Album review by KevW
It's a challenge to get to grips with 'There And Back', the debut album from Red Cosmos. Essentially the work of one man, Kim Tortoise, the album seems to go on and on and on. Taking it all in in one sitting (without a toilet break at least) is quite exhausting because most songs go on a couple of minutes longer than is necessary. It's certainly sprawling and reasonably one-paced, which upon first listen makes it seem impenetrable and not particularly user friendly. Rather than an album, 'There And Back' is more a scrapbook of musical sketches, cuttings of ideas collected over time and then published as they are. As such it becomes a record to pick through rather than enjoy as a whole.
Plenty of time and effort has been put in, the songs are often complex and layered and samples pop up in unexpected places along with sounds from a smorgasbord of instruments. Too often though, this is a record that meanders aimlessly and although there are ideas in abundance, many of them fall short, and this isn't helped by vocals that have a default setting of bored and flat. That said, when things click they really do work and sporadic moments of brilliance are hidden amongst vast musical wasteland. The spooky vocal sample and stuttering beats of 'Iron Rush' for example, or the brilliant minor key, military dirge of 'England's Glory'.'You Said You Loved Me' is a great piece of downbeat psychedelic pop, but it falls into the trap of dragging its heels and simply going on for too long.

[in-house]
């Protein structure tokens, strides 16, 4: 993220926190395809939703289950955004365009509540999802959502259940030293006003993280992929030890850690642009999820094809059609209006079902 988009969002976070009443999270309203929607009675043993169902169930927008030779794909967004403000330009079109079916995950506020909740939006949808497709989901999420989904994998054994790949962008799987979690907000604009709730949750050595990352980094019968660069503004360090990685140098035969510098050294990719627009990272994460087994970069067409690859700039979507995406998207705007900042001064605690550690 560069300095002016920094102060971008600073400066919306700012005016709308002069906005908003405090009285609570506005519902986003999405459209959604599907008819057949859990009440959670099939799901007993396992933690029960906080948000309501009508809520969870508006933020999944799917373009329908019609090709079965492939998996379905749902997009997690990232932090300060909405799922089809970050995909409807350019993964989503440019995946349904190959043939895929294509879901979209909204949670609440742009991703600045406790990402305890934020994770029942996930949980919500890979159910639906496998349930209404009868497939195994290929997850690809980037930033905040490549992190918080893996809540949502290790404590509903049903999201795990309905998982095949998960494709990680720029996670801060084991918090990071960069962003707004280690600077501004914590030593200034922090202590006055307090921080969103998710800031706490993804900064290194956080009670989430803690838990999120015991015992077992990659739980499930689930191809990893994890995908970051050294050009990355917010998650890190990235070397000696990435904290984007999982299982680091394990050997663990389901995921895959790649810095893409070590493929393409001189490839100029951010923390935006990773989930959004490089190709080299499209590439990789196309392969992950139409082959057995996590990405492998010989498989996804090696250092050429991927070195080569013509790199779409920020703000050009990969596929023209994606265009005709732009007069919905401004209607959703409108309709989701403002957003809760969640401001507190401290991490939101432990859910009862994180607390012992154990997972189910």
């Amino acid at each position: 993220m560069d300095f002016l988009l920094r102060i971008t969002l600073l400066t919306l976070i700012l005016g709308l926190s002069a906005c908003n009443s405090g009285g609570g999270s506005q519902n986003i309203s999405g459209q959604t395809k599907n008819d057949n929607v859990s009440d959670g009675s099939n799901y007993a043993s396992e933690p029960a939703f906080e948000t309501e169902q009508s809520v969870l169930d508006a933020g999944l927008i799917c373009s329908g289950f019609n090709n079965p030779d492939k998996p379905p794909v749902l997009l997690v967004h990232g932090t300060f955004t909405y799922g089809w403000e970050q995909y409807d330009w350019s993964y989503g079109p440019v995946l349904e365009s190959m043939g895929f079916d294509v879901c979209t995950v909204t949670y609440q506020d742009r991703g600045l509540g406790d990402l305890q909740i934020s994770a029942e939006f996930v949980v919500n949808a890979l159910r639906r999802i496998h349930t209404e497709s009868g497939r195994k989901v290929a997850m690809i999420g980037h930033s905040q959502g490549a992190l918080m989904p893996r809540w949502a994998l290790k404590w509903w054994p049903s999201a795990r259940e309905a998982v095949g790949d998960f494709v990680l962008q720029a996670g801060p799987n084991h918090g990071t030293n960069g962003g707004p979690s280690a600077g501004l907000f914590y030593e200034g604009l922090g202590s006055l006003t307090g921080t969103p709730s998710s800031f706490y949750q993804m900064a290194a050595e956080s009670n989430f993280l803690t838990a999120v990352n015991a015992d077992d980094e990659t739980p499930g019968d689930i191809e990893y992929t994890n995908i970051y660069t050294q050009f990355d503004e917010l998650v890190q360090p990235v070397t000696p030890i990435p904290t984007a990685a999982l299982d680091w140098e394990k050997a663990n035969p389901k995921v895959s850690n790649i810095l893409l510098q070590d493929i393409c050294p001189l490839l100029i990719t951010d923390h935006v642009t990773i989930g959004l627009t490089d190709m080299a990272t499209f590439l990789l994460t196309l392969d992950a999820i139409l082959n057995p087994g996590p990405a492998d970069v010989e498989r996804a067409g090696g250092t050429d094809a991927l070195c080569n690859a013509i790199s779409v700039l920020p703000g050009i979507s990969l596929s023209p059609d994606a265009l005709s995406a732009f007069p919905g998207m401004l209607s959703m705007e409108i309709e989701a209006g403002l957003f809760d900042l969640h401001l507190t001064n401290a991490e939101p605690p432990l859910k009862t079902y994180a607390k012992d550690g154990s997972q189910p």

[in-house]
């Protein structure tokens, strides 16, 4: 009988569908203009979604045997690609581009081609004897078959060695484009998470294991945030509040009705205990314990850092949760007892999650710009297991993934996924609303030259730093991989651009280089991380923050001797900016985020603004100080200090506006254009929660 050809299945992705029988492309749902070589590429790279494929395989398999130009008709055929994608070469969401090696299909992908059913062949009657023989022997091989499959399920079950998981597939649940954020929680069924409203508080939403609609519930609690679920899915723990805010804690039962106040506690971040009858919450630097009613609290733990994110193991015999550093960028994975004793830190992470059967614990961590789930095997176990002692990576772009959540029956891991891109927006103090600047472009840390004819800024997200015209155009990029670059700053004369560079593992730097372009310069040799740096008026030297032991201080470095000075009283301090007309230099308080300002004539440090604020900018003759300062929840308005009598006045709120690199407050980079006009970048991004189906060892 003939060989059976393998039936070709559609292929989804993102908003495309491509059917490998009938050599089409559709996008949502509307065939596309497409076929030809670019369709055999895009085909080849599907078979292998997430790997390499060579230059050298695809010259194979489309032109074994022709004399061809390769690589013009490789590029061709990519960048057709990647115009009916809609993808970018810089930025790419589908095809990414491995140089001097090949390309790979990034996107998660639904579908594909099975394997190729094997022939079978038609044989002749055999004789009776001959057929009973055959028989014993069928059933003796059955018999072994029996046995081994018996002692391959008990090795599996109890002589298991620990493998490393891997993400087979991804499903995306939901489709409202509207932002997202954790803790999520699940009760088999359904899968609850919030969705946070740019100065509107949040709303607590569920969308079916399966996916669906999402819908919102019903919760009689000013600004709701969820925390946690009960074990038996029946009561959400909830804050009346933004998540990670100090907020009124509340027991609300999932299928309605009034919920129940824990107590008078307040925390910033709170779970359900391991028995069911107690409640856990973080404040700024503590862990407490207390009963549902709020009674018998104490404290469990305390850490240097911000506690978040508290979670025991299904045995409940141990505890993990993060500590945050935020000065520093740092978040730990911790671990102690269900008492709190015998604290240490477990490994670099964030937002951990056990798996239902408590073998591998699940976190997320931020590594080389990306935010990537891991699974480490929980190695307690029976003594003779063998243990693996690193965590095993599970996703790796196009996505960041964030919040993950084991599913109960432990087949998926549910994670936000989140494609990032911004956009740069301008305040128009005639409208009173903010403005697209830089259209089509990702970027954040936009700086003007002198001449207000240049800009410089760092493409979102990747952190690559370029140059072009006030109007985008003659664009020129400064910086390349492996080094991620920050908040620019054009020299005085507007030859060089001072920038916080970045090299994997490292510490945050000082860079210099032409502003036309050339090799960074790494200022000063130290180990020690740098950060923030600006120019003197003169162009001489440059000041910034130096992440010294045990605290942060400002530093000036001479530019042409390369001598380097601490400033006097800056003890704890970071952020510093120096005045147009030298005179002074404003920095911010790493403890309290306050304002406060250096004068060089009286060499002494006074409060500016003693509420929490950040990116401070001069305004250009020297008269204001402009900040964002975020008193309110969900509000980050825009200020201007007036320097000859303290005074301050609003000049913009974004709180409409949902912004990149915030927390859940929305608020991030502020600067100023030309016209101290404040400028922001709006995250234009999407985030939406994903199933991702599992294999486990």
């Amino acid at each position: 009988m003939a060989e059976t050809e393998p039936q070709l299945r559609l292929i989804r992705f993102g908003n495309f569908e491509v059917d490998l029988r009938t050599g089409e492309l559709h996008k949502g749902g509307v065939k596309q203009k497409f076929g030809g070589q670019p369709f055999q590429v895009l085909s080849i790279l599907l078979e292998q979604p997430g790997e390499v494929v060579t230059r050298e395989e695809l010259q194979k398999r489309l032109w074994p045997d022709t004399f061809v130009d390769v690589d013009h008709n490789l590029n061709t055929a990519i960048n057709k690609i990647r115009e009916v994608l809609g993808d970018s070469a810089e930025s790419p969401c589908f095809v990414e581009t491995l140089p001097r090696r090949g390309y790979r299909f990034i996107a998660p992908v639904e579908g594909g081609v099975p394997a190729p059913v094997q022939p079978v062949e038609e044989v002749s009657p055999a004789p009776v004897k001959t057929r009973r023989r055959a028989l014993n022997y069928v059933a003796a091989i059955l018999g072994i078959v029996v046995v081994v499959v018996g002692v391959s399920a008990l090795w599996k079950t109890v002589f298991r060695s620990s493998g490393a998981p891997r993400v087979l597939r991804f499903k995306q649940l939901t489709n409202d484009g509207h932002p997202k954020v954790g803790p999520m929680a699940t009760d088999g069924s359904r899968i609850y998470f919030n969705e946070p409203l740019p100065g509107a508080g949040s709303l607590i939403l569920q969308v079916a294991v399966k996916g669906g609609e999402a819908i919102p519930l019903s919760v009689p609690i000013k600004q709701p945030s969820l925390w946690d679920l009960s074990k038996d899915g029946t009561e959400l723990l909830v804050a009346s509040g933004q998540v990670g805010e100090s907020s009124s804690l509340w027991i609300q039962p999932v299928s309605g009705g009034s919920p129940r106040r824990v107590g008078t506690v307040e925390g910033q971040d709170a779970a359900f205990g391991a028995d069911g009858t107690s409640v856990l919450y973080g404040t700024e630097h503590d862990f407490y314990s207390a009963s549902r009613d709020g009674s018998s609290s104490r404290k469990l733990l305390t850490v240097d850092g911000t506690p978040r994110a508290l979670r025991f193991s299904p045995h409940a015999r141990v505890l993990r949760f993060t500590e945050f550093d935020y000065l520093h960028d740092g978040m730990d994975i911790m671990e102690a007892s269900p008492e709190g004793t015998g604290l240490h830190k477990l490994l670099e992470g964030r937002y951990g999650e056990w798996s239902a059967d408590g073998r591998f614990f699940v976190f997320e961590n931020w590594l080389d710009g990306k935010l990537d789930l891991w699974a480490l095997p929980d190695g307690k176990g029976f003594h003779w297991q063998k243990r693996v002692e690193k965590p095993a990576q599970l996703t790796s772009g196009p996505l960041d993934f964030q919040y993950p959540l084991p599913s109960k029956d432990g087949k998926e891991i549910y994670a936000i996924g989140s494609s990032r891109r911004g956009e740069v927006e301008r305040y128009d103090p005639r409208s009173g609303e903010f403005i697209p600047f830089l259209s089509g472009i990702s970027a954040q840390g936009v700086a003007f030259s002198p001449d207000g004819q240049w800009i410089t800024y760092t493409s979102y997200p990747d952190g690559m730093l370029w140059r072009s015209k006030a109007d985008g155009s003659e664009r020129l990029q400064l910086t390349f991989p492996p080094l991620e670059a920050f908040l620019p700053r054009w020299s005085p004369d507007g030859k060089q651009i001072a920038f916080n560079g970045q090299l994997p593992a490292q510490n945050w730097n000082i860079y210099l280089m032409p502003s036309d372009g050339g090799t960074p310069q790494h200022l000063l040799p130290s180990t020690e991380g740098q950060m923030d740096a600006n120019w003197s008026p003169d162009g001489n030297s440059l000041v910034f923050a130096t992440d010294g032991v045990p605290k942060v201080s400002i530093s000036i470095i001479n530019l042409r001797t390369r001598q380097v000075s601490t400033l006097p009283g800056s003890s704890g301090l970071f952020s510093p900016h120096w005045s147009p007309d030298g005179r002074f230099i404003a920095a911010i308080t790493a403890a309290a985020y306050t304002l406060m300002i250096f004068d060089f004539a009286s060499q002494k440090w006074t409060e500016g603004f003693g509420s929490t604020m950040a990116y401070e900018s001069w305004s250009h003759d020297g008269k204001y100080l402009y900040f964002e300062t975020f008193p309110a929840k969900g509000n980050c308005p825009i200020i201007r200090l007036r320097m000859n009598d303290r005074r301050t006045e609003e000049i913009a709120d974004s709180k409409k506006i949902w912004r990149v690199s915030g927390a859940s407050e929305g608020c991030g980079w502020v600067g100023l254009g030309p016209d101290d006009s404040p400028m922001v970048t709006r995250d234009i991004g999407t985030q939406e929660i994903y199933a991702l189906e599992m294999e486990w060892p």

The theatrical interlude of 'Do Geese See God?' lightens the journey a little. Red Cosmos isn't short on innovation, that's for sure, what's needed it a helping hand with the quality control. Someone to say when enough is enough. Had 'There And Back' been edited down we could be looking at a modern psychedelic pop curio that many would fall for. Instead this is an over long and heavy going album that almost seems designed for the pick-and-choose download culture. Some truly wonderful music and a heck of a lot of truly average music, this is so close to being amazing that it probably doesn't realise it; difficult at first but for those hidden nuggets of gold, Red Cosmos is just about worth persevering with.
Red Cosmos's website
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